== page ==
Survival School: Psst . . . Do You Wanna Build a Safe House?


I promise, this won’t devolve into a sing-along about z-poc prep.

The best survival plan begins long before you and your family comes face-to-gnashing-teeth with danger. Figuring out where you’ll live now that home-sweet-home is covered in zombie drool should be high on the priority list. For some, it’s not ideal to leave their home due to disability, young children and infants, elderly parents, etc. Others already have their evacuation plans in hand with every route mapped out so they hopefully land somewhere z-free with a place to settle down. For the record, we don’t suggest an old prison, it doesn’t seem to end well.

For any location you choose to settle down, there are a few basic things to do which will give you a little more time for fight or flight if the zombies find you.

  • Cover every single window. Ditto with doors, leaving two with a relatively easy way to exit just in case. We suggest using corrugated metal, 5/8″ exterior grade plywood, or marine plywood. Screwing the boards in place will make them stronger. You may want to pack a battery-powered drill in your supplies cache. If that’s not doable, hammer and long nails will work. Place the boards on the outside of the house—it’ll prevent a horde from using sheer weight to push them free. Don’t forget to secure the garage door! You’ll want the extra safe space, anyway.
  • Grab anything outside your safe house which can be used as a battering ram and bring it inside—trash cans, barbeque, lawn furniture, gardening equipment, etc. We’re not saying the zombies will be brighter than the dirt on their feet, but one must take into account possible human invasion as well. Particularly people who have grown desperate and angry over failure to secure a place of their own.
  • Take the time to do a little yardwork. Clearing away grass, shrubs, and trees within a 10-yard radius around the house will prevent accidental fires. The cleared wood (if dry, or set aside to dry) will come in handy, anyway. Plus, if you get rid of the lawn, there’s not much holding you back from finally using that flamethrower you picked up on a whim. I kid. Mostly.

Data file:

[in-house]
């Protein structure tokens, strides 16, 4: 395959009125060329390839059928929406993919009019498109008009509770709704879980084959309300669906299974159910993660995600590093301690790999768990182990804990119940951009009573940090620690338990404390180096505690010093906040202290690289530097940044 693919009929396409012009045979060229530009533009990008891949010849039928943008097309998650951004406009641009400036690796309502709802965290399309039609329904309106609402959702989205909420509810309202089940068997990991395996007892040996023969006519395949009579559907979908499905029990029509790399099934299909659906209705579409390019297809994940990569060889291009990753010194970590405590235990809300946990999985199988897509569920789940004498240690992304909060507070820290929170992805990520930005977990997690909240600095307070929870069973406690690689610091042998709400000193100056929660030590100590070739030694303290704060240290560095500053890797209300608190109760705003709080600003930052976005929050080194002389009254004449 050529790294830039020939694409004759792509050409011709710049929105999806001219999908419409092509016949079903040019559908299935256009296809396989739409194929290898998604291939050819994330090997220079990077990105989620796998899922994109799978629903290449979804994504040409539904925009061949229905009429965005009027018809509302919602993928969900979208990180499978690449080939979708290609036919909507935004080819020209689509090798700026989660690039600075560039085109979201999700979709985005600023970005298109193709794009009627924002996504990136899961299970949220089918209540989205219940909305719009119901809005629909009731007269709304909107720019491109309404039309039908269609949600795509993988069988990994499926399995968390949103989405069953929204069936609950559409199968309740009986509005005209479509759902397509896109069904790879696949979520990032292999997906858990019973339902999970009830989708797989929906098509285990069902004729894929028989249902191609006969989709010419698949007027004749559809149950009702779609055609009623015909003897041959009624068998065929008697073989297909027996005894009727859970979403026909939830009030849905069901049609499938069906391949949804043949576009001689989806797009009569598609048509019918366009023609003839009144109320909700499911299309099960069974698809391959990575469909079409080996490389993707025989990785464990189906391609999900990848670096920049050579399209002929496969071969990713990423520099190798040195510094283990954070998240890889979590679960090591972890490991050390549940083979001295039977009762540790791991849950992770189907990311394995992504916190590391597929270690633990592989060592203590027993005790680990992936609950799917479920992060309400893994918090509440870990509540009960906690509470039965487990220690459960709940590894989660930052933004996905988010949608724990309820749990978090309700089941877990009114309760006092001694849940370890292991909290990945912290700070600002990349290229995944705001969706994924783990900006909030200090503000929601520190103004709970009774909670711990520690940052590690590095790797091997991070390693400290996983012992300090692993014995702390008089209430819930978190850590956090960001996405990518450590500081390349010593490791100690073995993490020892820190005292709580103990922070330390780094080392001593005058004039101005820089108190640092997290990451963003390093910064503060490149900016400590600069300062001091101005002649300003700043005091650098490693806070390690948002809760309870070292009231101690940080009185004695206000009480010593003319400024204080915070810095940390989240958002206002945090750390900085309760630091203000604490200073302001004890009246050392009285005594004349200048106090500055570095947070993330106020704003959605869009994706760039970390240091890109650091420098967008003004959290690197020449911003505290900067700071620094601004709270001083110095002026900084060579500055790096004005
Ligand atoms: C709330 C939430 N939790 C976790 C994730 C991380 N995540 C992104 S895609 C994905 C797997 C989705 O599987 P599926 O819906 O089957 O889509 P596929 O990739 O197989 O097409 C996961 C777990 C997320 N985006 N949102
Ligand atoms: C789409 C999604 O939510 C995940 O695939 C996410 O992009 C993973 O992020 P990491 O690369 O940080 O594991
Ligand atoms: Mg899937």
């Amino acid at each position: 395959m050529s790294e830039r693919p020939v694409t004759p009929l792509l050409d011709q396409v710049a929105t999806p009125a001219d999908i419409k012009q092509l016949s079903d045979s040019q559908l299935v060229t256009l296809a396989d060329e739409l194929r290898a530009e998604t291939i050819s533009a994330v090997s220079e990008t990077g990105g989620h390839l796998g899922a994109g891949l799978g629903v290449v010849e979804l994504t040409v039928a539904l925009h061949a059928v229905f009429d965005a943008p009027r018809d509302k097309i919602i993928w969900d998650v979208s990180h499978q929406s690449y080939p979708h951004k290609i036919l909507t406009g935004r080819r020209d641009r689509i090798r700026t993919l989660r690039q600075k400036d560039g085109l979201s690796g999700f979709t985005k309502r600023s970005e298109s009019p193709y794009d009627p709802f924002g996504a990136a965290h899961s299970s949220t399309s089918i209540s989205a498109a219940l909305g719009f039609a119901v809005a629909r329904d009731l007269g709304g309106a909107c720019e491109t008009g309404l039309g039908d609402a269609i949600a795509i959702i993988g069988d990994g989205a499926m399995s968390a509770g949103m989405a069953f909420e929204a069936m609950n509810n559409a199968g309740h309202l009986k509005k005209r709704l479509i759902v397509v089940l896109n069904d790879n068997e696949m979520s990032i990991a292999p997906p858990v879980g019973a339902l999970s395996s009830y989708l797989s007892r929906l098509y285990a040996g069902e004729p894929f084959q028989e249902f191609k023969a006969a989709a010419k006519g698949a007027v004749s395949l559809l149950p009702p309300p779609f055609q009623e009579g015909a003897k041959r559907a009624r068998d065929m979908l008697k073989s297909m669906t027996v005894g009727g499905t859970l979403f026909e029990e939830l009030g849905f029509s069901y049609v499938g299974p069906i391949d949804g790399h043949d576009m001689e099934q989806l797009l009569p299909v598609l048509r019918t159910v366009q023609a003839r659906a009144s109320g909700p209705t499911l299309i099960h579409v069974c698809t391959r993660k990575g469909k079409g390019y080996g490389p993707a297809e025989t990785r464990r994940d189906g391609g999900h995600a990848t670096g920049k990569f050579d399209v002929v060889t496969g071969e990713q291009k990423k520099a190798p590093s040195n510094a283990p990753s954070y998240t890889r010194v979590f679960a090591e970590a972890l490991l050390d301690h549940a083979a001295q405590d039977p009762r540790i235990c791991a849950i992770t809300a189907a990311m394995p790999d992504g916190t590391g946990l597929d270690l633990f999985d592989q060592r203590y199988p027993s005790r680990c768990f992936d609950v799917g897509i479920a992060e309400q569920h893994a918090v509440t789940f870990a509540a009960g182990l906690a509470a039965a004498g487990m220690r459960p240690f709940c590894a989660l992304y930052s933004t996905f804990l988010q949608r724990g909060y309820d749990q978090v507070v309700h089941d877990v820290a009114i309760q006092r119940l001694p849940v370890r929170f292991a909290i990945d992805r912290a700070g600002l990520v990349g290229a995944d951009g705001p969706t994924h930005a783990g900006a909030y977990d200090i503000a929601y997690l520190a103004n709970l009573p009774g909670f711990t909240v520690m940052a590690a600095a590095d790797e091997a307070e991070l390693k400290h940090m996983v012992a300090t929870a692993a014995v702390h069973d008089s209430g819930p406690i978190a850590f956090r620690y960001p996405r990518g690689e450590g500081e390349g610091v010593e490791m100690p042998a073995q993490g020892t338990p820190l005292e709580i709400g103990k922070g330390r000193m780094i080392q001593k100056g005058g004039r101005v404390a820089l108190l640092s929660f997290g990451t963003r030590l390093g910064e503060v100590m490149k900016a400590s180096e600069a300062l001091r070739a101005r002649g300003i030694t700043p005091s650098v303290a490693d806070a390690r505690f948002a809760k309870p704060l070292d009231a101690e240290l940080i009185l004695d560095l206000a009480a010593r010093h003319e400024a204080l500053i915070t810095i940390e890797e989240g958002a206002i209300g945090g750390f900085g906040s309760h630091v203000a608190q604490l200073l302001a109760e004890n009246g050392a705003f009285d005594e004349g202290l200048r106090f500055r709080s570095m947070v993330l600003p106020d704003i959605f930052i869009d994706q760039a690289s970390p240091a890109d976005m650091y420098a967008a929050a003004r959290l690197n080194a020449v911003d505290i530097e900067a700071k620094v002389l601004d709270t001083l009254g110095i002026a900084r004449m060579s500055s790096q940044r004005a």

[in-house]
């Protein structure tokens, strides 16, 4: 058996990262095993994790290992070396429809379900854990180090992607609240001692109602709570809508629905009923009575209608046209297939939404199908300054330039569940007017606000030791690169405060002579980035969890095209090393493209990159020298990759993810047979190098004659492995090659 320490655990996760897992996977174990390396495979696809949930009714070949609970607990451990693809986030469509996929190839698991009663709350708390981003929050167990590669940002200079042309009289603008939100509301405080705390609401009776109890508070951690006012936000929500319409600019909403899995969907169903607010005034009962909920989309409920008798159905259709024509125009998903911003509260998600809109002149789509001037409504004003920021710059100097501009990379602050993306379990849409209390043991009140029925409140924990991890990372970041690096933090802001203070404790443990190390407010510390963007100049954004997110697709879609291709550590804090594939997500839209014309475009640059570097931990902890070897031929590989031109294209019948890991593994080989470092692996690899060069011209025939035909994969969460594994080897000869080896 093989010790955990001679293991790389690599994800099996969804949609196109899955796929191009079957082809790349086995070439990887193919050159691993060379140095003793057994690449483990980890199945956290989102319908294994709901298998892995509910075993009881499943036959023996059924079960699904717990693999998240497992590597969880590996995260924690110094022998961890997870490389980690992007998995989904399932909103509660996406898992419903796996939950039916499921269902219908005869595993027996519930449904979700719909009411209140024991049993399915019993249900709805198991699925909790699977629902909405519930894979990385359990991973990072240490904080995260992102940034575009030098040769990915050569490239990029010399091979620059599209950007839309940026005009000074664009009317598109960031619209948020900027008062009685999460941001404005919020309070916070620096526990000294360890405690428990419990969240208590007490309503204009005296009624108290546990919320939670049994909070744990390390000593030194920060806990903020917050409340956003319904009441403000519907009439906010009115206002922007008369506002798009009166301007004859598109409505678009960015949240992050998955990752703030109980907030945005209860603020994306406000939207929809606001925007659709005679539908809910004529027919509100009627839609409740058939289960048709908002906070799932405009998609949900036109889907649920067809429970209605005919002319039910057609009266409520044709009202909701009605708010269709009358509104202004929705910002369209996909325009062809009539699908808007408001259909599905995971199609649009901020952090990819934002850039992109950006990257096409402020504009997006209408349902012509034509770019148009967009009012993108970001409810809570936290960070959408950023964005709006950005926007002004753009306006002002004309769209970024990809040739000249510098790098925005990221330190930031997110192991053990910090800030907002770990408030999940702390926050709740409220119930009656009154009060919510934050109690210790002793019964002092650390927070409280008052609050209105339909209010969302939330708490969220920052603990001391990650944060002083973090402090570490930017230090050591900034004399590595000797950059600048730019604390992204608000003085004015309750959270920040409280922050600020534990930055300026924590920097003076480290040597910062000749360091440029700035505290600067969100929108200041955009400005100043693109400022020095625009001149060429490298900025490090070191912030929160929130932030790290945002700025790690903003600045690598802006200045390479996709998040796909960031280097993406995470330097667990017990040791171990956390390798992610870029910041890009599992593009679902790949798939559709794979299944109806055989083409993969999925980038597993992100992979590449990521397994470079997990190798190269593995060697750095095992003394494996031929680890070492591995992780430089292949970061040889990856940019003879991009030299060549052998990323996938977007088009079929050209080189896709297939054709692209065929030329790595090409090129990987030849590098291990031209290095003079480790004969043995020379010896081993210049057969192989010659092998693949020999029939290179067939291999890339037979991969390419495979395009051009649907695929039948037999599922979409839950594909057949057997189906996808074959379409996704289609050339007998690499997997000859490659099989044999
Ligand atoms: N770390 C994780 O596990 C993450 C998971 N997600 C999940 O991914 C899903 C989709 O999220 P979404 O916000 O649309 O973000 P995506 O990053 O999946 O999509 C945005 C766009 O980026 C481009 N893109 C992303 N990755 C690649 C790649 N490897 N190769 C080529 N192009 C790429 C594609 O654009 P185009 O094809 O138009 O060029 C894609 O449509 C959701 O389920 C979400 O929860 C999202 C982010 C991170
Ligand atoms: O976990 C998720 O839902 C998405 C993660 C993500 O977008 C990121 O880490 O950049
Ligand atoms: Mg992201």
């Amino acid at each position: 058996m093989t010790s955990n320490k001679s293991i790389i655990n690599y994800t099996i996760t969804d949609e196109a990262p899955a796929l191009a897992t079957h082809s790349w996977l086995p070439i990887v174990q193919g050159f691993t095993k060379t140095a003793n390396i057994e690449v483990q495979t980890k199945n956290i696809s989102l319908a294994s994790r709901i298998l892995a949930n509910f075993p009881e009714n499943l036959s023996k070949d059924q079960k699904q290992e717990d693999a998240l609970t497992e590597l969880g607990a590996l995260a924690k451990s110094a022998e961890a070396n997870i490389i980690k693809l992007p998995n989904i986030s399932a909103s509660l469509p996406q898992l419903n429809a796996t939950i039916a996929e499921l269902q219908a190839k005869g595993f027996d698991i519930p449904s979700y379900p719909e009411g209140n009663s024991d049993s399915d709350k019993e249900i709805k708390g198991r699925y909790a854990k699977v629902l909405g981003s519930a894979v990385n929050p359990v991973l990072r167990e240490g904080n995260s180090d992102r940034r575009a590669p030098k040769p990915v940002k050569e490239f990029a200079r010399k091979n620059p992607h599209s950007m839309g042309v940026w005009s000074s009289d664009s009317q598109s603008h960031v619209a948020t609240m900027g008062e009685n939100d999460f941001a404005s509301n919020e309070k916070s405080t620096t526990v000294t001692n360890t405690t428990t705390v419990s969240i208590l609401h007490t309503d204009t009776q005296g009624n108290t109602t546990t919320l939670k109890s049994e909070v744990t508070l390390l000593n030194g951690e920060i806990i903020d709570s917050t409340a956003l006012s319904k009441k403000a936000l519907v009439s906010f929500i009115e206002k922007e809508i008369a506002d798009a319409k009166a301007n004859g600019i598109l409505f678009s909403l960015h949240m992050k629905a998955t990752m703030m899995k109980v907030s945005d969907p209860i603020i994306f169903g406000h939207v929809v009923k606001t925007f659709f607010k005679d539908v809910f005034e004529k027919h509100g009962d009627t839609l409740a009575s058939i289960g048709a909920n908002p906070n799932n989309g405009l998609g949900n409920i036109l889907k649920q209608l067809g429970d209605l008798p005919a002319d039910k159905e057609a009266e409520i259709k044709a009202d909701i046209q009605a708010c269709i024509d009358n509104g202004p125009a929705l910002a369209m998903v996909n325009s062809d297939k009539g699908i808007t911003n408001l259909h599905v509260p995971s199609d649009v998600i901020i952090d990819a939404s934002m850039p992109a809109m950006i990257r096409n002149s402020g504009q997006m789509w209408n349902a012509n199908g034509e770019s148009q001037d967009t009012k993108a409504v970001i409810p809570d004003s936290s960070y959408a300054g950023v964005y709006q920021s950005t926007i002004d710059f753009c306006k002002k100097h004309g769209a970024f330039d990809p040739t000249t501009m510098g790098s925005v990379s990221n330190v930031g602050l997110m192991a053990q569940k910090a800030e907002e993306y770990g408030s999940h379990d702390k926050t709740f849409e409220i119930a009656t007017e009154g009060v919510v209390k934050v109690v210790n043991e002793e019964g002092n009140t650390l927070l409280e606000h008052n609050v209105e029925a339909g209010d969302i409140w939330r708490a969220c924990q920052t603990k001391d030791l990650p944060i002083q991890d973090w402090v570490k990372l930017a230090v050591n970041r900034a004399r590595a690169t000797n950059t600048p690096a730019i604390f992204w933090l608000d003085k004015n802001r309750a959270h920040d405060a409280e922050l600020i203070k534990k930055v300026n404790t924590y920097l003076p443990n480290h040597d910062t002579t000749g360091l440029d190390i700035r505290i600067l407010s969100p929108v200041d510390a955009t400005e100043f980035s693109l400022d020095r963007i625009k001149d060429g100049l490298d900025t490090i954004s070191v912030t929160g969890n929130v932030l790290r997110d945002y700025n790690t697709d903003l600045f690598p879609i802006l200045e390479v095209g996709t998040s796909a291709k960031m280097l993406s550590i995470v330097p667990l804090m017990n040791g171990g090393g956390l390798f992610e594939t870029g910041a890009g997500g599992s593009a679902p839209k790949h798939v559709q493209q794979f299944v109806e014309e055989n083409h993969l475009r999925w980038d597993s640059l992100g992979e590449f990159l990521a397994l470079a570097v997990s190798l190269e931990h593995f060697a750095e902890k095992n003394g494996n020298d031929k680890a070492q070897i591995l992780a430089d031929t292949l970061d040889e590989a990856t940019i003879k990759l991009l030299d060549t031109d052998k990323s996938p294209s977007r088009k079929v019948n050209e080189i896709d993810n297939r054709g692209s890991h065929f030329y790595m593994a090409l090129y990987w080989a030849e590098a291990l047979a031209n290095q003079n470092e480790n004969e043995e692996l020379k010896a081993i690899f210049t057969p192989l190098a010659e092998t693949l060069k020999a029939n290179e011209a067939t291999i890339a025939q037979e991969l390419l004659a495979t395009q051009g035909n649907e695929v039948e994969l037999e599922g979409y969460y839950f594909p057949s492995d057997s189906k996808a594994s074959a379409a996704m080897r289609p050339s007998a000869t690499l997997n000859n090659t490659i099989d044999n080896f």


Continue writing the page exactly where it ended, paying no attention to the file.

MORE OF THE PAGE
• Bring all of your supplies inside the safe house—water, tools, food, clothing lines, wash buckets, firewood, etc. If you cannot secure your vehicle(s) inside a connected garage, drain the gas and bring it inside, as well.

It may not look like much, but it could be home sweet home with the right planning and preparation.

Here are a few health safety tips to remember about your newly secured safe house:

  • Establish a clean room for cooking and food storage. In another room, create a clean place to tend to medical emergencies. I’d highly suggest using vinegar to clean these rooms, not bleach. With low water supplies, you may not be able to rinse away bleach to safe-to-handle levels. However, keep bleach on-hand to purify washing water.
  • Do not use a barbecue indoors! If you are without a propane stove, plan to create a secure, well-ventilated patio outside one of your two emergency exit doors. As a bonus, this can act as a staging area if you must evacuate from the safe house.
  • Keep the generator outside. Carbon monoxide poisoning isn’t pretty. This is the only survival item you must leave outside. Hey, if you build that patio, it can go there, as well.
  • Do not use kerosene for your indoor lamps. It smells awful and the impurities aren’t good for your lungs. Opt for lamp oil and make sure to read the label to see if the brand is safe for indoor use.
  • Keep all flames away from the secured windows/doors. If there is a breach, the flame will likely fall over. Don’t make the zombies’ job easier by giving them a way to burn you out of your safe house.
  • Signs of carbon monoxide poisoning: Nausea, dizziness, weakness, confusion, disorientation, vomiting, and sleepiness.